I'll echo this sentiment as someone who's been hired through a lead on "Who's hiring?"

I definitely have to thank this awesome site as well. Had been stuck in a position where I didn't feel like I had a way out, due to a combination of a non-compete on myself and restrictive no-poach agreements between my (now former) employer and a majority of large tech-oriented businesses in my city. Tried everything I could to get out from under both, short of leaving town, and just couldn't find a job that fit my career goals that I was actually able to take. Early last year, I started checking the who's hiring posts monthly, on the off-chance that something would stick out and catch my attention. I was scrolling through pretty quickly one day, just looking for keywords, and blasted through like half the page, and then realized I had missed reading a comment that had some of my target words in it. Scrolled back up, saw a post from an engineering manager at a company whose product I actually use, and on a whim I just applied. Now, over half a year later, I'm happily and gainfully employed, working remote, for a company that I really enjoy working for and on a product that I can dogfood. Feels really great. Thanks for keeping this community alive, everybody. It's awesome to be a part of this.

I remember going through your GitHub and LinkedIn profile in detail. It has inspired me to develop something based on genetic algorithms myself! Keep it up! You are awesome!

thank you

It's good to know the classic method of getting hired as an engineer still works! Congrats!!

thank you

Congrats and I hope you'll keep contributing to this HN community in the future as well.

Thanks, I hope I do too.

I deleted all my other social media accounts (except for strava and youtube), I stay here for a while. Much healthier community.

as another developer from são paulo that got jobs from HN postings, cheers!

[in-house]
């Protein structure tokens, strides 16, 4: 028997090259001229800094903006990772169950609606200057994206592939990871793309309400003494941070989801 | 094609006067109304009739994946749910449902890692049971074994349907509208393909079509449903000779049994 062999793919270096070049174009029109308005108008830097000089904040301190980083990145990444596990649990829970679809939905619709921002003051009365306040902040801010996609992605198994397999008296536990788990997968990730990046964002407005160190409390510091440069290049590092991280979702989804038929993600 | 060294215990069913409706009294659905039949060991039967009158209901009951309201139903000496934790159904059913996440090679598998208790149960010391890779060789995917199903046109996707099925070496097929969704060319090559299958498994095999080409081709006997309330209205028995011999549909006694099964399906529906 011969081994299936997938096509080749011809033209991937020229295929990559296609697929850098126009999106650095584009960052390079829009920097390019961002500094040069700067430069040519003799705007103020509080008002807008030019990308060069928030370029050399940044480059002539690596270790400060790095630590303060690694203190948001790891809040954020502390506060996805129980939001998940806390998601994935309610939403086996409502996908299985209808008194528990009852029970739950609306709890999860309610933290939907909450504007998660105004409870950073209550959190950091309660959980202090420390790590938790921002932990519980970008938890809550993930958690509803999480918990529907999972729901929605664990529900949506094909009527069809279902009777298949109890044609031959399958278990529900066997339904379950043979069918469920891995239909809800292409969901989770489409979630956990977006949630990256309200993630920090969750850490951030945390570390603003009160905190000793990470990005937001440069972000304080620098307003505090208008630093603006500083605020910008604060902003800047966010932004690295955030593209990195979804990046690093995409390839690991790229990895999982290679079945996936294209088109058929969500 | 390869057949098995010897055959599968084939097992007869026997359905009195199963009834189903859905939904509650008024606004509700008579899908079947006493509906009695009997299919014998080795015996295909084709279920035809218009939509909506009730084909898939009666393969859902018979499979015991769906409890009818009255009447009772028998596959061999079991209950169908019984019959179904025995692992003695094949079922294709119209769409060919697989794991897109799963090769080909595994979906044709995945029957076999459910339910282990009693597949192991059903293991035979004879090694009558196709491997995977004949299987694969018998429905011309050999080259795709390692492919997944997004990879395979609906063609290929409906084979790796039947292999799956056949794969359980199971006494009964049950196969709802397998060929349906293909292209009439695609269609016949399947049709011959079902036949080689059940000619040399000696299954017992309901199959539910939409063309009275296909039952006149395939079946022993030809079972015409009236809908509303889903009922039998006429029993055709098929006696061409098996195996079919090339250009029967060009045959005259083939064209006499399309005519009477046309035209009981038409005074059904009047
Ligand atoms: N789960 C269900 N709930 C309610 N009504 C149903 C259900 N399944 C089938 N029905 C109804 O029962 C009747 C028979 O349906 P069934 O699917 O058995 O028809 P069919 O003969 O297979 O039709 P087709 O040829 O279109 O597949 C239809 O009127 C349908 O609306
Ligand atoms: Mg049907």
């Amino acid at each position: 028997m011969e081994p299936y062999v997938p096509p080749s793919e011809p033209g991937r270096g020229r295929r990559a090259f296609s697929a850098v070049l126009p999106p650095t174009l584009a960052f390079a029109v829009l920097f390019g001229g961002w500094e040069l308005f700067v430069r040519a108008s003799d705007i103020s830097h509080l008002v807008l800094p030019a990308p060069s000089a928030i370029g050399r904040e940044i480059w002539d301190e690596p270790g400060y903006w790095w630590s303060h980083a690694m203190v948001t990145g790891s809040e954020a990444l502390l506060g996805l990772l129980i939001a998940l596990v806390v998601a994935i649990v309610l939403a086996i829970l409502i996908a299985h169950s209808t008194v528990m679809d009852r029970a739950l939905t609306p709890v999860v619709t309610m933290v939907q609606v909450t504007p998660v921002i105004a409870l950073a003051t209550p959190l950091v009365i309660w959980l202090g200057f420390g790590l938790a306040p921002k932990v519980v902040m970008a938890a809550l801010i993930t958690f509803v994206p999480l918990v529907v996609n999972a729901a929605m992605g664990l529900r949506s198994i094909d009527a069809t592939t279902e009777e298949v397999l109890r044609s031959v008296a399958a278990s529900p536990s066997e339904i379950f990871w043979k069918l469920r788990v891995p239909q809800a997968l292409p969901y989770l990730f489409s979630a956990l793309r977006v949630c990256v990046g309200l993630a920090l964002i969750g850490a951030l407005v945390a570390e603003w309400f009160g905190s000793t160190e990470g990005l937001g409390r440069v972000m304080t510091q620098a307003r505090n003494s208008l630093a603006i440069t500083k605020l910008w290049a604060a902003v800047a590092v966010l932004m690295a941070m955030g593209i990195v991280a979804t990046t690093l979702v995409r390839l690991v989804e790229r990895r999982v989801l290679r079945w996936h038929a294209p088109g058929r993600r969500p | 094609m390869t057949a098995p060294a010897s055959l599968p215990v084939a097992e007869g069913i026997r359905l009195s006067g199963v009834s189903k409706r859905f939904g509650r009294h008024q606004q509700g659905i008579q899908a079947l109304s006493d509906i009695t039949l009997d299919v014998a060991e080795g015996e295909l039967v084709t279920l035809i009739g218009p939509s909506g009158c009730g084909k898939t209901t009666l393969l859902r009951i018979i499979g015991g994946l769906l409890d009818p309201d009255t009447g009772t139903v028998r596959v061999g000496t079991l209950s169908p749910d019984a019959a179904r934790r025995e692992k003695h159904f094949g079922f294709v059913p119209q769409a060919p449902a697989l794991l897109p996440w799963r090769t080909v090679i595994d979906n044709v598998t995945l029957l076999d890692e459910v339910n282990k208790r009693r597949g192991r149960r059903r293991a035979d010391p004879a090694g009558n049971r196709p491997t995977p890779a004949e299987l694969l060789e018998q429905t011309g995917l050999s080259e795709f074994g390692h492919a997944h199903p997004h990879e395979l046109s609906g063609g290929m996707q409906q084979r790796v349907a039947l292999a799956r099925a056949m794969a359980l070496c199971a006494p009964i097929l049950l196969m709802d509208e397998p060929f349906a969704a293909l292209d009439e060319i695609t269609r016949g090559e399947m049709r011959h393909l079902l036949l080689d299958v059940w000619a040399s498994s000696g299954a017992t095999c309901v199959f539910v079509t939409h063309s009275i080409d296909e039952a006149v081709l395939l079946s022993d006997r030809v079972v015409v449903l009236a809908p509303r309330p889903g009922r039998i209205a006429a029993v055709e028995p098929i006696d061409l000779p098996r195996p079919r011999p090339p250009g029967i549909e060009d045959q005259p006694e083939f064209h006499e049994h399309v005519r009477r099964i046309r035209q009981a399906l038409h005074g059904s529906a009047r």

if you ever need tips, help or even someone to have a beer, feel free to contact me (keybase/email is on my profile).

Congrats! If anyone is looking for opportunities in São Paulo, feel free to contact me (contact is in my profile). At CIAL Dun&Bradstreet https://www.cialdnb.com/pt-br/ we’re on a lookout for python and js devs.

Saving it for later

I have favorite your post in order to remember that I have to add more of my projects to Github and shown HN

I highly recommend that you do that. It's awesome when people send pull requests improving your work.

But how did you find the time to do all this stuff, didn't you have to work? are you single?

Yes, I'm single right now. And when I was on college I had a lot of free time, cause I was working part time. Several projects that are now on GitHub came from sketches I did while bored in class or on my free time - http://jsfiddle.net/user/victorqribeiro - I'm not young, I'm 35 now. I went back to college at 30 because I went broke (after the last company I worked for screwed me). It's kinda hard to date when you're a broke going bald 35 years old with no steady income. I'm getting back on my feet now. But as you can see, I used my free time to thinker with things like code and electronics.